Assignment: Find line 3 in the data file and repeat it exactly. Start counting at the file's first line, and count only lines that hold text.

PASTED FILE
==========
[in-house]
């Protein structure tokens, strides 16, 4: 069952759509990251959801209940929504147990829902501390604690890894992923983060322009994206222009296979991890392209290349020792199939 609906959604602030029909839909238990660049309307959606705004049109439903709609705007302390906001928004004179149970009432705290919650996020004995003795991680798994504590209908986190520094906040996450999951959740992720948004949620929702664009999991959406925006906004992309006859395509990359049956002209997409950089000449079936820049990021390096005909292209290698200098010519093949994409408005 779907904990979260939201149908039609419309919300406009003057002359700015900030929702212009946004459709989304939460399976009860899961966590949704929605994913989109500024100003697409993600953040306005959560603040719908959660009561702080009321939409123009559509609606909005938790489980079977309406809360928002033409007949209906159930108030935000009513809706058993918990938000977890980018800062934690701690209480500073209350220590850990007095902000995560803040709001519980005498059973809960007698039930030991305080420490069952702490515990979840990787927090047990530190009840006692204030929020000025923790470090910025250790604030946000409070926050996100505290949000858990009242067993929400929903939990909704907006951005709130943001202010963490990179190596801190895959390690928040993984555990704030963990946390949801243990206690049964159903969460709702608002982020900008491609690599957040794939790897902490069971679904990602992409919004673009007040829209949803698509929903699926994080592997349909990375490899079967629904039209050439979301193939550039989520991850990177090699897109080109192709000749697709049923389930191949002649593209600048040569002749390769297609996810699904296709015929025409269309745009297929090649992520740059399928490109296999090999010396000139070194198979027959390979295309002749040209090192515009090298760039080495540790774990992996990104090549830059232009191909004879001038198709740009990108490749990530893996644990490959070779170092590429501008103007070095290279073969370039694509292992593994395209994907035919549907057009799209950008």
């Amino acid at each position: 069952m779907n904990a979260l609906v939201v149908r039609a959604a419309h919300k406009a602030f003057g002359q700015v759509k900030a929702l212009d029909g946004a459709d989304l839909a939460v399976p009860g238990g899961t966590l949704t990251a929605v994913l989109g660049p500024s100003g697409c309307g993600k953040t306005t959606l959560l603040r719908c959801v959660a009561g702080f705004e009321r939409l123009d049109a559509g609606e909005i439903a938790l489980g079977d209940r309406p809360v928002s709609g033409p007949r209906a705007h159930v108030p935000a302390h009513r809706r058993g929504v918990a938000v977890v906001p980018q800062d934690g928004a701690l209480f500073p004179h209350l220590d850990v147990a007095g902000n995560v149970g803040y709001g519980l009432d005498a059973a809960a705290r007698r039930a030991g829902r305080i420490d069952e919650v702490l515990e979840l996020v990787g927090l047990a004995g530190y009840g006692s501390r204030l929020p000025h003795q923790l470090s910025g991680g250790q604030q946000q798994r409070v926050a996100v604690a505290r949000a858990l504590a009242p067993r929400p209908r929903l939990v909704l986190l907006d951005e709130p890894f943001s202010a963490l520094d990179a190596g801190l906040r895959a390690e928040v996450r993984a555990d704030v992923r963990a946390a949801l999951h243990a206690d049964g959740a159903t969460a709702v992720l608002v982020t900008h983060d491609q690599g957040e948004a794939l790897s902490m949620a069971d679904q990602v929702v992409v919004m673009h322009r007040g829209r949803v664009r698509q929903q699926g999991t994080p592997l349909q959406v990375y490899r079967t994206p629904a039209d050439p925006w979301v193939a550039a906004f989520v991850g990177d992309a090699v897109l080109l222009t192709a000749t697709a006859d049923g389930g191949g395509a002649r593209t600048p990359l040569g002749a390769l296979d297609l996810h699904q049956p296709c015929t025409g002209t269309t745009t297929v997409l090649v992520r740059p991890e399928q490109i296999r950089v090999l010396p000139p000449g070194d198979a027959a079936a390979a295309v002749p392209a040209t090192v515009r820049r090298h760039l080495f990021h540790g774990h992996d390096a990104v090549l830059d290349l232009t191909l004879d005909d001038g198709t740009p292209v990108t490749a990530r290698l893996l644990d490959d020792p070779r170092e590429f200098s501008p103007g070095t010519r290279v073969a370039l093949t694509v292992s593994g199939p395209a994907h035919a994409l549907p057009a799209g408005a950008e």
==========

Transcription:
């Amino acid at each position: 069952m779907n904990a979260l609906v939201v149908r039609a959604a419309h919300k406009a602030f003057g002359q700015v759509k900030a929702l212009d029909g946004a459709d989304l839909a939460v399976p009860g238990g899961t966590l949704t990251a929605v994913l989109g660049p500024s100003g697409c309307g993600k953040t306005t959606l959560l603040r719908c959801v959660a009561g702080f705004e009321r939409l123009d049109a559509g609606e909005i439903a938790l489980g079977d209940r309406p809360v928002s709609g033409p007949r209906a705007h159930v108030p935000a302390h009513r809706r058993g929504v918990a938000v977890v906001p980018q800062d934690g928004a701690l209480f500073p004179h209350l220590d850990v147990a007095g902000n995560v149970g803040y709001g519980l009432d005498a059973a809960a705290r007698r039930a030991g829902r305080i420490d069952e919650v702490l515990e979840l996020v990787g927090l047990a004995g530190y009840g006692s501390r204030l929020p000025h003795q923790l470090s910025g991680g250790q604030q946000q798994r409070v926050a996100v604690a505290r949000a858990l504590a009242p067993r929400p209908r929903l939990v909704l986190l907006d951005e709130p890894f943001s202010a963490l520094d990179a190596g801190l906040r895959a390690e928040v996450r993984a555990d704030v992923r963990a946390a949801l999951h243990a206690d049964g959740a159903t969460a709702v992720l608002v982020t900008h983060d491609q690599g957040e948004a794939l790897s902490m949620a069971d679904q990602v929702v992409v919004m673009h322009r007040g829209r949803v664009r698509q929903q699926g999991t994080p592997l349909q959406v990375y490899r079967t994206p629904a039209d050439p925006w979301v193939a550039a906004f989520v991850g990177d992309a090699v897109l080109l222009t192709a000749t697709a006859d049923g389930g191949g395509a002649r593209t600048p990359l040569g002749a390769l296979d297609l996810h699904q049956p296709c015929t025409g002209t269309t745009t297929v997409l090649v992520r740059p991890e399928q490109i296999r950089v090999l010396p000139p000449g070194d198979a027959a079936a390979a295309v002749p392209a040209t090192v515009r820049r090298h760039l080495f990021h540790g774990h992996d390096a990104v090549l830059d290349l232009t191909l004879d005909d001038g198709t740009p292209v990108t490749a990530r290698l893996l644990d490959d020792p070779r170092e590429f200098s501008p103007g070095t010519r290279v073969a370039l093949t694509v292992s593994g199939p395209a994907h035919a994409l549907p057009a799209g408005a950008e």